Simon Collins is the Herald’s education reporter.

Cutbacks after veterans' home sold spark inquiry

Ranfurly Village resident Shirley Torrie pictured in her room in the older part of the care home. Photo / Chris Gorman
Ranfurly Village resident Shirley Torrie pictured in her room in the older part of the care home. Photo / Chris Gorman

A trust that sold off a 100-year lease of Auckland's historic Ranfurly veterans' home has called in an outside expert to review the quality of care the veterans are now receiving.

Families of some of the 83 residents say the new owner, Queenstown property developer Graham Wilkinson, has cut activities and left the residents with little to do.

"Where are the activities? There was just nothing," said Zora Feilo, whose 76-year-old father is in the dementia unit. "I took it upon myself to take my dad out, but shouldn't there be a programme on the wall?"

Loretta Helleur, whose father has been in the same unit since March, said staff took down photos of previous activities such as fishing trips that used to hang on the wall and there were no such trips now.

The Ranfurly War Veterans Trust, which sold a 100-year lease of the 2.7ha site to Mr Wilkinson last year, stood on the sidelines when staff protested two months ago against Mr Wilkinson's plans to cut caregivers' wages by $2000 to $5000 a year by making existing staff redundant and rehiring them at lower rates through a new company.

But yesterday, trust chairman David McGregor said the trust had called in an external expert to undertake a "detailed review of standards" of care once most residents move into a new $11 million building opened by Prime Minister John Key on October 4.

Trust chief executive Michael Martin acknowledged that standards had fallen since the trust ran the facility.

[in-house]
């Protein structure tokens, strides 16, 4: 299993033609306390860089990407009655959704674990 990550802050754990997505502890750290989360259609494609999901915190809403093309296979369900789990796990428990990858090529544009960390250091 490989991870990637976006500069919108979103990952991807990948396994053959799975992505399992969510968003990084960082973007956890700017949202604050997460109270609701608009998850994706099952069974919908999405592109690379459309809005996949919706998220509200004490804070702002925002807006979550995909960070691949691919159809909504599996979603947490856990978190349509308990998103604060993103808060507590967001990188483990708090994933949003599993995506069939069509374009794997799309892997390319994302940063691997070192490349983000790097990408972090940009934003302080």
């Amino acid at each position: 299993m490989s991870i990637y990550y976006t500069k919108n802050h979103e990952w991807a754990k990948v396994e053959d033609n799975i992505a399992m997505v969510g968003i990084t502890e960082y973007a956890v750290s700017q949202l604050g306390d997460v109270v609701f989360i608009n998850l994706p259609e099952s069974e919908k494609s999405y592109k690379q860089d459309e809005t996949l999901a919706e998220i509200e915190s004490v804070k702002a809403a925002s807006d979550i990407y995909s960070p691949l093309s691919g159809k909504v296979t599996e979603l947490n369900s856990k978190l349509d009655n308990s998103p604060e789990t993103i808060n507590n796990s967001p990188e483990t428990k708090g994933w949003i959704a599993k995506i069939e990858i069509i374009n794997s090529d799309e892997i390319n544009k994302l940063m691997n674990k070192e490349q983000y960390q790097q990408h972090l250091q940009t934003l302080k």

"We were way above best practice. We had swimming practice, we had film clubs, we had tai chi. It's gone from about 10 out of 10 to about 7 out of 10, and that 7 is pretty much what you get in a standard rest home anywhere."

He said the trust had an agreement with Mr Wilkinson to maintain standards while replacing the rundown old buildings. Most of the existing facility, apart from the historic original building, is being demolished to make room for a 180-unit retirement village in a $100 million development, including a new 60-bed rest home and hospital that the trust could not have financed by itself.

The trust retains the land, receives ground rent of $203,000 a year and gets a percentage of the sale of retirement units.

Mr Martin said the trust used part of that income to subsidise daily doctors' visits to the home and would consider paying for more activities if necessary.

Mr Wilkinson said he had reduced activities for a minority of residents who benefited from most of the activities before he came, but had put more resources into developing individual activity plans for every resident.

"We are moving from entertaining to engaging with you and working with you to achieve your goals," he said.

Resident Shirley Torrie, 89, said there were "no trips to go on at the moment", but a diversional therapist visited her every day and encouraged her to get involved in activities such as music and a form of dominoes called triominoes.

Ranfurly Home

• Established for veterans at suggestion of Governor Lord Ranfurly in 1904.
• Run by Patriotic and Canteen Fund Board for many years, then by Ranfurly War Veterans Trust.
• 100-year lease sold to developer Graham Wilkinson last year.
• $100 million, 180-unit retirement village planned.

The Herald wants to hear your experiences of New Zealand rest-home care. Contact Simon Collins, (09) 373 6473,, or Martin Johnston, (09) 373 6400 ext 98204, martin.johnston@

- NZ Herald

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